Four is what would happen if you stacked them in a wall,
and Five is the sort of thing that just might make it fall.
Six is the cheering heard from all its parading ranks,
while Seven is the shadow seen beyond its river banks.
Eight seems to go on forever once it’s had its way,
but Nine is a better example of being under its sway,
and Ten is when it has completely won the day!
Now taking this knowledge, of the base character of the suit’s object, and the little memory poem for each number, see if it matches the more traditional array of titles…
Commentary on THE FOUR SUITS
Though timber is for houses
its fire is for glory
light or heat, for strolling or sleep,
and on to the gallow’s creepy story.
Celebration can offer its brand
of eternal youth in a dram
among pleasure, delirium and
a grain of truth, a scent of scam.
If supremacy is the heights
of a folly so high in the air
It’s no surprise the cards get worse
the more total swords there are.
The first coin pressing was like
a monument in stone, fortune’s token,
but it tends to remind us of burdens
about which it’s loud and well spoken.
Modern German (Saxonian) deck with the forest pattern – bells instead of coins, leaves in place of swords, and acorns rather than clubs. I like how the lines, “One is for animals, one is for the wine, one is for fighting, and one likes to shine” have been given a different spin in the forest pattern….heart for wine, bells for the shine (have you never heard a bird that shines?), leaves for weapons (now you’re talking), and acorns for the squirrels and raccoons.
Every court card is reversible.
(The court cards are read intuitively when you assign their respective duties, while their design reminds you that every noble role is reversible… ironically, when the playing card convention turned to making them in mirror images, this virtually negates how usefully reversible they could be. And reverse of duty has more than one way, by its performer, or performance, or simply by running away.)
Where the layered game ended
and the deck was whittled down,
on princess, page or squire decided,
that two ladies was too many, so
the younger was told to retire.
So if you’ve got but 52 to read
and want to balance the sexes,
let upside down queen be king,
and all princes reversed, princesses.
Whatever the princess does deserve
as Page is how the suit is served.
Begun with Knight, you’ve won a name,
each suit reveals its questor’s game.
The Queen is to what the suit would aspire,
how it would take its winnings & retire.
The King has only his head to blame, it’s true,
plus all fame the suit can press down on you.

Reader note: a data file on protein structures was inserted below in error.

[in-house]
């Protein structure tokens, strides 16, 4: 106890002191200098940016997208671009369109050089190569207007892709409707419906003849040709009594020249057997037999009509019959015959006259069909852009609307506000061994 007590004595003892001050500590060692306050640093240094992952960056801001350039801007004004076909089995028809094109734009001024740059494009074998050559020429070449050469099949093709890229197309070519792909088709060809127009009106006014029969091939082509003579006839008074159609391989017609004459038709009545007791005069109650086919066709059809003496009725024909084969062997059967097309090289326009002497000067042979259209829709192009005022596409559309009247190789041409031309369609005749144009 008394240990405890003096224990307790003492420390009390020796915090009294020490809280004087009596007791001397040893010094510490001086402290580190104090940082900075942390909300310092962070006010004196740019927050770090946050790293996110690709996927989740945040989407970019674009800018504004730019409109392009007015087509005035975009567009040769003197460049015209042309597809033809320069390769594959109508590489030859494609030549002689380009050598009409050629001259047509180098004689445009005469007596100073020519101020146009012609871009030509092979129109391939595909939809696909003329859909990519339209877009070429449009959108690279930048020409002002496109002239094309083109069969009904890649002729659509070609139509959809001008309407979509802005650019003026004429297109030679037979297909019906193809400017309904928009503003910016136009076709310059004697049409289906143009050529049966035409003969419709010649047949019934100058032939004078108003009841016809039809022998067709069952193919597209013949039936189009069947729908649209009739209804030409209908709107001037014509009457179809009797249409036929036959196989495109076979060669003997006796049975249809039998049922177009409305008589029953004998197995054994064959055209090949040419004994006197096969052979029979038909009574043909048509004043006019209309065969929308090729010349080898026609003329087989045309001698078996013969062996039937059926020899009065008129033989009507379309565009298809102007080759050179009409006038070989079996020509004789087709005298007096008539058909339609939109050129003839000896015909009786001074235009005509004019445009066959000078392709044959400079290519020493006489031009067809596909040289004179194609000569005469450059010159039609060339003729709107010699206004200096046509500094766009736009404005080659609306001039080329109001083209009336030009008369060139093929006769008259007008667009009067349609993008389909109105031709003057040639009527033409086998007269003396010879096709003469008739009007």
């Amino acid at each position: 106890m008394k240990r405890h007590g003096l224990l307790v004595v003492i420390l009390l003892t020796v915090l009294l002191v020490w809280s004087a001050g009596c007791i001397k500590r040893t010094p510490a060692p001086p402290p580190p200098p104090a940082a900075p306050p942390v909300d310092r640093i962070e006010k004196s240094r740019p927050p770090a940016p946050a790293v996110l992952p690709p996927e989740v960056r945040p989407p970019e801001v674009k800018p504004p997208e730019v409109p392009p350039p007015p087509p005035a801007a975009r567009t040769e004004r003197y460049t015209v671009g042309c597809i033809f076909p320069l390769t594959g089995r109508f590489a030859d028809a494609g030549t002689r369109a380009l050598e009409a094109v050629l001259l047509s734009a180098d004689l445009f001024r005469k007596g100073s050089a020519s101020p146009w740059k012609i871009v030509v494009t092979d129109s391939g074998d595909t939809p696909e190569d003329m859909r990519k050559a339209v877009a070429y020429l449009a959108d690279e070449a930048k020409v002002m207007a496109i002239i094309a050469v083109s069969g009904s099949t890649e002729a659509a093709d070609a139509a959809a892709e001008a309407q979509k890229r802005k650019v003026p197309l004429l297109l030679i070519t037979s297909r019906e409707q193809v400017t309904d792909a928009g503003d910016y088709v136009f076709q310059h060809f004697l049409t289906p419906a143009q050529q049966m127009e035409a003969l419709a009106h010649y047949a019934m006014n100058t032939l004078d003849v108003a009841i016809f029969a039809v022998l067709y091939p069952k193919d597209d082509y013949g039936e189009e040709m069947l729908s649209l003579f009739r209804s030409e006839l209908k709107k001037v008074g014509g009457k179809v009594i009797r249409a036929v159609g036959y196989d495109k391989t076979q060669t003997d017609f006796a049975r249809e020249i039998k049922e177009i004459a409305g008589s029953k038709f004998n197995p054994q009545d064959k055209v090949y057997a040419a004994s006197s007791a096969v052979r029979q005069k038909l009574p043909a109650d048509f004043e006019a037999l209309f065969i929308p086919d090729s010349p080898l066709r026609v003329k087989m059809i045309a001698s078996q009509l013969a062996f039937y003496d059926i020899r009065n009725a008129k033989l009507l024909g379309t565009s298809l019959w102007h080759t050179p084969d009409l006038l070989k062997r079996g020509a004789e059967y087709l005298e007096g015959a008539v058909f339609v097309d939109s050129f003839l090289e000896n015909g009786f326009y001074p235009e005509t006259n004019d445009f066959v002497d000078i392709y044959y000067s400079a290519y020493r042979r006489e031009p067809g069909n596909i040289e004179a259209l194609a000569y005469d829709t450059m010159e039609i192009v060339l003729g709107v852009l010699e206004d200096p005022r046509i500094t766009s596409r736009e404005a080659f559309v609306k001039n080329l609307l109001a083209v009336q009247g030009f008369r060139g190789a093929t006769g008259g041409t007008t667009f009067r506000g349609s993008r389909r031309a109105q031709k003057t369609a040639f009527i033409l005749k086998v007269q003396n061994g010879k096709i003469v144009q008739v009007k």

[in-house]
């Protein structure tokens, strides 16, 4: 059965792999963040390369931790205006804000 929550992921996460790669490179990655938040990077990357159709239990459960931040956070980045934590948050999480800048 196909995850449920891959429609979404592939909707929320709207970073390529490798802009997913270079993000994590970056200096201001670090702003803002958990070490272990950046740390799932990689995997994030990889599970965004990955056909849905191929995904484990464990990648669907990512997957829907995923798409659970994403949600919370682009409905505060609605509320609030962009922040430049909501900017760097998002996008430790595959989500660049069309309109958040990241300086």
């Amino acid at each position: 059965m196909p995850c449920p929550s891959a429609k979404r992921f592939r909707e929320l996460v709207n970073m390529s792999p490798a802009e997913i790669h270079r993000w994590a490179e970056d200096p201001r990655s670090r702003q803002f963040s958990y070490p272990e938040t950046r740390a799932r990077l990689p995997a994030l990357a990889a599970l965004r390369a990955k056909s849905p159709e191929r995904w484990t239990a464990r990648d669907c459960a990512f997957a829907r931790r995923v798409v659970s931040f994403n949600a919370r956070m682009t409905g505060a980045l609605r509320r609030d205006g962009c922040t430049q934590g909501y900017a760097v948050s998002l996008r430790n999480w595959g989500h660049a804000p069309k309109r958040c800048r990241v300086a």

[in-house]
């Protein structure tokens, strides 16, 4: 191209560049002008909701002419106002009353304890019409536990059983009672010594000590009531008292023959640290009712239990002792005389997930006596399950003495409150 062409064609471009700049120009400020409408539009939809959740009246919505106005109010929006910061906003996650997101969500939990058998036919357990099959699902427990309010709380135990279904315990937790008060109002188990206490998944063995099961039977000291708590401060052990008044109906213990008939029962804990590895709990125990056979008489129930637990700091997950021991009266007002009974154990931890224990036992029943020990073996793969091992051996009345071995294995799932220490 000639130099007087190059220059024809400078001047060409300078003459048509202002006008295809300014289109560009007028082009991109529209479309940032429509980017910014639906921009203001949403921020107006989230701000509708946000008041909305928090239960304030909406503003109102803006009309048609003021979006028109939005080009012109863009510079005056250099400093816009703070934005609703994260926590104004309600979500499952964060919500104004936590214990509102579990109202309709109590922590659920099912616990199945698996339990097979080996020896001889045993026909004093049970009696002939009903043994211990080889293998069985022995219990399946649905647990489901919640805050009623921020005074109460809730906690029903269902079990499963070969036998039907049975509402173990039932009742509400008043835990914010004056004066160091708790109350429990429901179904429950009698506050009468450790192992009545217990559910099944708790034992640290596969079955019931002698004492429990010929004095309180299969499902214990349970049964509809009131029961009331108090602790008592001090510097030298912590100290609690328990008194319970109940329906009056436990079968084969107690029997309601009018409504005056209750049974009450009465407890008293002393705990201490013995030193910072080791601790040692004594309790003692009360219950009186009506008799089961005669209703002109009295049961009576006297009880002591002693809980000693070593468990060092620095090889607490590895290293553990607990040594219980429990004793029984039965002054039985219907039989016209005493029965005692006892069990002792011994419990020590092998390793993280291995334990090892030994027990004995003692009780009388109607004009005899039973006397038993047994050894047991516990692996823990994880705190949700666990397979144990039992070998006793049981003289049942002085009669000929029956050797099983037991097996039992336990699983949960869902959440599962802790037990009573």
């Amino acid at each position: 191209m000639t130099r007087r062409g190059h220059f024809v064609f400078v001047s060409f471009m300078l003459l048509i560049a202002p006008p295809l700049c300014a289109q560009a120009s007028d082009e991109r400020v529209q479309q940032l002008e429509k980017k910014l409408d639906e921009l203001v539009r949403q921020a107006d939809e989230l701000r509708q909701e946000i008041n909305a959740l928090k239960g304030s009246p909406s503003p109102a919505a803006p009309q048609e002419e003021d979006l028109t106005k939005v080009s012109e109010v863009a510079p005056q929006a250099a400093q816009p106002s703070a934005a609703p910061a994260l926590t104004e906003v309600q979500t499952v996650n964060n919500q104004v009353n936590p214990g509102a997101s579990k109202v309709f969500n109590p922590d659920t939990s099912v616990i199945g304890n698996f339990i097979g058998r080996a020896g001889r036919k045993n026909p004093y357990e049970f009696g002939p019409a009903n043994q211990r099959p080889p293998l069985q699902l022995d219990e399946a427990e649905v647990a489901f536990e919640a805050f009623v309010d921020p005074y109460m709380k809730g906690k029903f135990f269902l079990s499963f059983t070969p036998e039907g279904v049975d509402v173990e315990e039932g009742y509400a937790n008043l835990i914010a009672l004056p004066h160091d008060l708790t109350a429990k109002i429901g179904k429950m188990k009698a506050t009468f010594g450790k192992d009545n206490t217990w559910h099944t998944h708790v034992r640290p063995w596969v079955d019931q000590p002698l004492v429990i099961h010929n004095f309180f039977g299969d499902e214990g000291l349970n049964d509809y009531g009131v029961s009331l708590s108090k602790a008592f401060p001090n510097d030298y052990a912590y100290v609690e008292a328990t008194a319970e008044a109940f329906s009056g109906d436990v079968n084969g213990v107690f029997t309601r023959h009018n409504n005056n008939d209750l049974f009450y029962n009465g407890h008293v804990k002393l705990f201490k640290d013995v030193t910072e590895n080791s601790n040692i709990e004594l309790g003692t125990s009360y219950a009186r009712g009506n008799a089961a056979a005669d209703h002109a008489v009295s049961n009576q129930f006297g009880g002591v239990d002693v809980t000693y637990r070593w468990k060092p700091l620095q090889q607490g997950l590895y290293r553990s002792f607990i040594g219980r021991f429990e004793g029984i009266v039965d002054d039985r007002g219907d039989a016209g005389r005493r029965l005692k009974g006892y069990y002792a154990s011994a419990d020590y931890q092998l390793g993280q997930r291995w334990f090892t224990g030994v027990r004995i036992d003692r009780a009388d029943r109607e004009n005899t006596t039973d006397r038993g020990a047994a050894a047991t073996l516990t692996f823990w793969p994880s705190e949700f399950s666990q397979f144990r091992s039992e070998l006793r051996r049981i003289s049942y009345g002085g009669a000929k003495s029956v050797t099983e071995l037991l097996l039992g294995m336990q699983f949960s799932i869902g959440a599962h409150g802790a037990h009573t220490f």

Court Cards in Folklore
(The names for the cards (in bold) are drawn from 15th century records in France, and make much use of legends of Charlemagne’s founding of empire already five centuries old, among other myths and characters any local children might once have known as well. My take is that the lost rhymes are penned by someone who was pissed of by Charlemagne, or the Charlemagnes of the world perhaps, for the precarious state of the world, that the conquests of so many small cultures had left in the name of a larger one. This poem was written to give further memory clues to enhance each card’s specific role, if you want this particular one. Each runs Knight – Queen – King, so it was compiled after the modern convention. )
Lancelot’s1 spear went on a quest staked on reputation,
’til Argine’s2 silver halls filled with the culture of nations,
sure as Alexander had horns, and ample fortifications3.
In cup of truth La Hire found a blind eye,4
that may have cooled a bit of Joan’s5 last fire.
Both drank at the feast Judith6 prepared for.
For want of this, we give blood and perspire,
so Charlemagne can give himself Excelsior!7
That eye-patched8 Goliath, his general Ogier9
conqueror by Curtana, plain as he was Dane.
Yet strange-born Pallas10 had another weapon in mind,
and David composed as poet, made a king all the same11.
And Roland12 his paladin before reluctant Bretons
until he finally gave to the Basque his very last hour.
Rachel bore the whole estate, saw it loom and tower,
but Caesar was half blind13 by the glamours of power.
1Known colloquially as The Lady’s Servant.
2A play on the word silver, and a scramble of the word Regina, or Queen.
3Bawdy to use it, or swap it out for ‘gratifications’.
4Referring to this as a One Eyed Jack. La Hire: this nickname may come from Wrath of God or possibly Hedgehog, but still means ‘irritable’ to some.
5Joan of Arc. He gave Joan her command, and his partial handlebar mustache is the inspiration for the Jack of Hearts.
6Of removing sleeping general Holoferne’s head fame.
7A play on his sword’s name Joyeuse, and Excalibur, this card is also the so-called ‘suicide king’.
8This is the other one eyed Jack.
9Possibly pure pre-lore – a giant. The Danes say they have no record of him, but he was famous there by the 16th century. Best known as the giant knight of Charlemagne, who was betrayed by and nearly killed the emperor for it, then slayed a few other giants, and now rests in Avalon.
10Pallas Athena. who was born from the forehead of a giant, the card was as often called Black Maria, both referring to ‘virgin’ goddesses.